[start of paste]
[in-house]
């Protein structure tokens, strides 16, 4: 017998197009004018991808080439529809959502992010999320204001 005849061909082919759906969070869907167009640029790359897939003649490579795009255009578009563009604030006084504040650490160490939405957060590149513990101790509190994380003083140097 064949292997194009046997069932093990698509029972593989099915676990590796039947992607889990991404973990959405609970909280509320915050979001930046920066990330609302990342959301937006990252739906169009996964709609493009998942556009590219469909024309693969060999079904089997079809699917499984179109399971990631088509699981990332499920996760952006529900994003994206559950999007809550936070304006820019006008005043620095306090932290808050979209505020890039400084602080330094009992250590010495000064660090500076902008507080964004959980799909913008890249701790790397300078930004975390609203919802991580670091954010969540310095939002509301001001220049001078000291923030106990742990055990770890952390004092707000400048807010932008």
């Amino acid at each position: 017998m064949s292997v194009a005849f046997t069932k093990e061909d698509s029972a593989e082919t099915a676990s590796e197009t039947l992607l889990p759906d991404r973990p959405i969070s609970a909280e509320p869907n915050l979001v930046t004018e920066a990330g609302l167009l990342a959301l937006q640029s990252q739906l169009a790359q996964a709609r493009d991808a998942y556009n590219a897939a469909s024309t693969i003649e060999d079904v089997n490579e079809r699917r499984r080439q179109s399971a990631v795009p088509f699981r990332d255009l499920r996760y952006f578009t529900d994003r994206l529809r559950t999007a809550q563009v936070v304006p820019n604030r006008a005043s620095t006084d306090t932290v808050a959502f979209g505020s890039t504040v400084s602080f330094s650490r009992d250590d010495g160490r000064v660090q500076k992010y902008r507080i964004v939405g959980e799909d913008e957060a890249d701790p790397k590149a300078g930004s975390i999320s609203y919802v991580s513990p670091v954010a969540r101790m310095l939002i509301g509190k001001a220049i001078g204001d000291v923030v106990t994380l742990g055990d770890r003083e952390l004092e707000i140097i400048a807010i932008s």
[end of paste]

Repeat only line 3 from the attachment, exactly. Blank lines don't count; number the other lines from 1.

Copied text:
């Amino acid at each position: 017998m064949s292997v194009a005849f046997t069932k093990e061909d698509s029972a593989e082919t099915a676990s590796e197009t039947l992607l889990p759906d991404r973990p959405i969070s609970a909280e509320p869907n915050l979001v930046t004018e920066a990330g609302l167009l990342a959301l937006q640029s990252q739906l169009a790359q996964a709609r493009d991808a998942y556009n590219a897939a469909s024309t693969i003649e060999d079904v089997n490579e079809r699917r499984r080439q179109s399971a990631v795009p088509f699981r990332d255009l499920r996760y952006f578009t529900d994003r994206l529809r559950t999007a809550q563009v936070v304006p820019n604030r006008a005043s620095t006084d306090t932290v808050a959502f979209g505020s890039t504040v400084s602080f330094s650490r009992d250590d010495g160490r000064v660090q500076k992010y902008r507080i964004v939405g959980e799909d913008e957060a890249d701790p790397k590149a300078g930004s975390i999320s609203y919802v991580s513990p670091v954010a969540r101790m310095l939002i509301g509190k001001a220049i001078g204001d000291v923030v106990t994380l742990g055990d770890r003083e952390l004092e707000i140097i400048a807010i932008s």